In order to guide a sheet of copper 28 to be stainproofed, two upper electrically connected idler rollers identified by the numbers 30 and 32 are mounted on and are in electrical contact with the support frame 26, and a polyvinyl chloride idler roll 34 is rotatably mounted on a stainless steel bar 36 which, in turn, is connected to the supporting frame 26 at its upper end. By virtue of the electrical contact between rollers 30 and 32 and support frame 26, and by connecting the latter to the negative terminal of a power source (not shown), copper sheet 28 may be rendered cathodic.
The continuous sheet of copper 28 which is to be stainproofed is shown fed from a supply spool 38 mounted on the support frame 26, over the first upper idler 32 and into the electrolytic bath 16. The continuous sheet 28 is guided into and out of the electrolyte 16 in serpentine fashion by means of the idler roller 34 at the bottom of the tank 10 and the upper idler roller 30. As the stainproofed sheet 28 emerges from the electrolytic tank 10, it passes by a pair of nozzle elements 40 and 42 which are connected to a source of wash solution (not shown) to pennit the sheet 28 to be spray washed on both sides. The stainproofed sheet of copper is then fed across idler roller 44, past a squeegee device 46 which removes any excess material, past a pair of infrared lamps and an idler roller 52, 48 and 50 to dry the stainproofed material and finally to the take-up roll 54 which is provided with a suitable drive mechanism (not shown)-which provides the necessary force to draw the sheet of copper 28 through the system.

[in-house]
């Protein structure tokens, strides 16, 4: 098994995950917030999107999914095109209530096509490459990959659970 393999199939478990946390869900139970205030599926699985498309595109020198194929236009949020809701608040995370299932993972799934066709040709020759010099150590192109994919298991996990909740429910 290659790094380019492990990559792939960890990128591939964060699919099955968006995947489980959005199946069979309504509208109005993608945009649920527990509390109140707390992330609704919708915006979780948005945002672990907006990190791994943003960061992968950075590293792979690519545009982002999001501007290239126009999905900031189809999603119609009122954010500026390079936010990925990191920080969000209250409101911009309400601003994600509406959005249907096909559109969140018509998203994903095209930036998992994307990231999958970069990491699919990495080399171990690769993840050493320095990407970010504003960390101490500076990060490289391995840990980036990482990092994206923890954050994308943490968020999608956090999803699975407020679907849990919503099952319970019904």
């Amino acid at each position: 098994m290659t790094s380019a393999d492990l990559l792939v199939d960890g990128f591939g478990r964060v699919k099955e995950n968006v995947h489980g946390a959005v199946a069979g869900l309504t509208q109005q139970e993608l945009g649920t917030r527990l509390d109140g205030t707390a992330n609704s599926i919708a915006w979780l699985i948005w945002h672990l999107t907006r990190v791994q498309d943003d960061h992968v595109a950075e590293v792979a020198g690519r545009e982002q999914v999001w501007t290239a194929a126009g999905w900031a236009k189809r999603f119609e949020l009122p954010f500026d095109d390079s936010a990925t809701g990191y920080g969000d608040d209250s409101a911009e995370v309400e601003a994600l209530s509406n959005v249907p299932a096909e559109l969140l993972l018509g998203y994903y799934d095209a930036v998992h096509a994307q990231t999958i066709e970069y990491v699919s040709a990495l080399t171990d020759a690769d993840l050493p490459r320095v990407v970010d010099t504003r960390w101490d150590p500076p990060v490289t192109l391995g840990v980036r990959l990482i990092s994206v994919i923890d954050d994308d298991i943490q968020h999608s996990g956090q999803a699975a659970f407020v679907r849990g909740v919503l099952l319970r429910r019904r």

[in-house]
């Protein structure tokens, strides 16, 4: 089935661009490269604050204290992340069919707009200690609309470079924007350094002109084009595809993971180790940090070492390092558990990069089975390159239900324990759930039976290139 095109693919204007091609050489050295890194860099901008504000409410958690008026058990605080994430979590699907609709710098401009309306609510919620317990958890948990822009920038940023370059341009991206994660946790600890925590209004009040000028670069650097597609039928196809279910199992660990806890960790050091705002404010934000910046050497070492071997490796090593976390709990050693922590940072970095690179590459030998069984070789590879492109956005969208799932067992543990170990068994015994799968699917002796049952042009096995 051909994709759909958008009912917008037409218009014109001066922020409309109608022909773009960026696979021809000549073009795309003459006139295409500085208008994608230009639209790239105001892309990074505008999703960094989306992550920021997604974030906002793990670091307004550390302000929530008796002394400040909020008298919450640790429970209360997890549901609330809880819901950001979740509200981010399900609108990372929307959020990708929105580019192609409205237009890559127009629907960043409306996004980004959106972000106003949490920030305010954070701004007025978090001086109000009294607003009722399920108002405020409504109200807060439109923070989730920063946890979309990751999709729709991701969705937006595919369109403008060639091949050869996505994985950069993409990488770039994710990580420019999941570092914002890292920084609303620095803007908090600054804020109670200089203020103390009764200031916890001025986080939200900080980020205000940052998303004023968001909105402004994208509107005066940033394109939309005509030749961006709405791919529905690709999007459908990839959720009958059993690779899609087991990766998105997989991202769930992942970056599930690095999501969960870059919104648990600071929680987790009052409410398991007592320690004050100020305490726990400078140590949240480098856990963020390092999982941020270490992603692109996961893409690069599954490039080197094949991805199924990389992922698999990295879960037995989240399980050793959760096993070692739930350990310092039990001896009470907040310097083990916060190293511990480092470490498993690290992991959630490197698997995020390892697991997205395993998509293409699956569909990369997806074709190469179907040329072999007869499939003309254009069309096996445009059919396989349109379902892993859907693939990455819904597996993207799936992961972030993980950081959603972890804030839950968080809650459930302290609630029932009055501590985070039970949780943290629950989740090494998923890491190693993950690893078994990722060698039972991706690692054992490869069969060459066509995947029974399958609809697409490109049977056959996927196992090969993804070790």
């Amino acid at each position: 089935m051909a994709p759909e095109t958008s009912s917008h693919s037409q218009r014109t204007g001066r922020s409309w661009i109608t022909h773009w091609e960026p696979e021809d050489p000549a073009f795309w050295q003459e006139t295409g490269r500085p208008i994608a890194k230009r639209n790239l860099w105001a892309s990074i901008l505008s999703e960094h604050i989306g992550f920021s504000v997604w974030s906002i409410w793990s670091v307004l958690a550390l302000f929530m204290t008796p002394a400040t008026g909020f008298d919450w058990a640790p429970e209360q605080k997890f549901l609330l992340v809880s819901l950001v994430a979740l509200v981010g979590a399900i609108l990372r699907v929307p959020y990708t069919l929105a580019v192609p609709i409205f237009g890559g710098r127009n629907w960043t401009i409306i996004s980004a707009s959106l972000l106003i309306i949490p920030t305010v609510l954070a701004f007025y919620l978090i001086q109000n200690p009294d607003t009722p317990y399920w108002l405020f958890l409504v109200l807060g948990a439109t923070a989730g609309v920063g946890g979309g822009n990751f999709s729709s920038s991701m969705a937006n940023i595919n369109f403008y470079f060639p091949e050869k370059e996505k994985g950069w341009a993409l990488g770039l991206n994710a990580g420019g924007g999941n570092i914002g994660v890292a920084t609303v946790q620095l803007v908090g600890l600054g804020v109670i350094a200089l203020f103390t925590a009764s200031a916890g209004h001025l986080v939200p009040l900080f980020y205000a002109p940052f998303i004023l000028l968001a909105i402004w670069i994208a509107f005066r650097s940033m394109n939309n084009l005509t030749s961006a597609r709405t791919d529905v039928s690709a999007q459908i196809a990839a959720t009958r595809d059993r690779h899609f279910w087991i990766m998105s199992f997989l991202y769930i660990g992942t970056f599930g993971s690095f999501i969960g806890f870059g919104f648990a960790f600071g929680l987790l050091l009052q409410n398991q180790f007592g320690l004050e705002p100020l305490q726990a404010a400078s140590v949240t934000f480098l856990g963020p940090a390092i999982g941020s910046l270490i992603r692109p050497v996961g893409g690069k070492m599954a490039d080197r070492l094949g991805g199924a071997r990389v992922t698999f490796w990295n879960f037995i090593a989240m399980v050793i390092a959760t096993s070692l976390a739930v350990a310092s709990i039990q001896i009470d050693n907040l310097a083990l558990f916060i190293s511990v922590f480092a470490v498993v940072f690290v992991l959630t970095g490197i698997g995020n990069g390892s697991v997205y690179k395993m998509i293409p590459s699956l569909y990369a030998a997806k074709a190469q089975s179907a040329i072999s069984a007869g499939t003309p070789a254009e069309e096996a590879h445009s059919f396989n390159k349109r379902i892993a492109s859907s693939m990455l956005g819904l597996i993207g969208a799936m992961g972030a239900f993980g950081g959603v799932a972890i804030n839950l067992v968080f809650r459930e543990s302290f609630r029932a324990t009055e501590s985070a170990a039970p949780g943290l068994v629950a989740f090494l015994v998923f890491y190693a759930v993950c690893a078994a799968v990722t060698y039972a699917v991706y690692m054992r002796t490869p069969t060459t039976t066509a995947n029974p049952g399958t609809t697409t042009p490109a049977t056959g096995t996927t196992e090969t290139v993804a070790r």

By passing the copper foil through the system in the manner indicated, the matte and shiny surfaces of the foil will receive an electrochemical treatment and will have. stain resistance imparted thereto.
As will be apparent, electrolytic tank 10 can be enlarged and additional anodes 24 added to increase the amount of exposure of the moving sheet of foil to electrolytic treatment, though for the purpose of the present invention, a 3-anode system is quite adequate to expose the foil to the critical treatment time mentioned below.
The electrolyte employed in the present invention is an aqueous electrolyte containing hexavalent chromium ions which is preferably substantially free of any impurities. Such an electrolyte may conveniently be formed by dissolving chromium trioxide (CrO in water to form chromic acid. This aqueous solution must contain 0.4-0.6 grams/liter of hexavalent chromium ions (determined as CrO As the copper foil passes through the electrolyte, it should be subjected to a cathode current density of about 2-4 amps/ft. for about 6-8 seconds.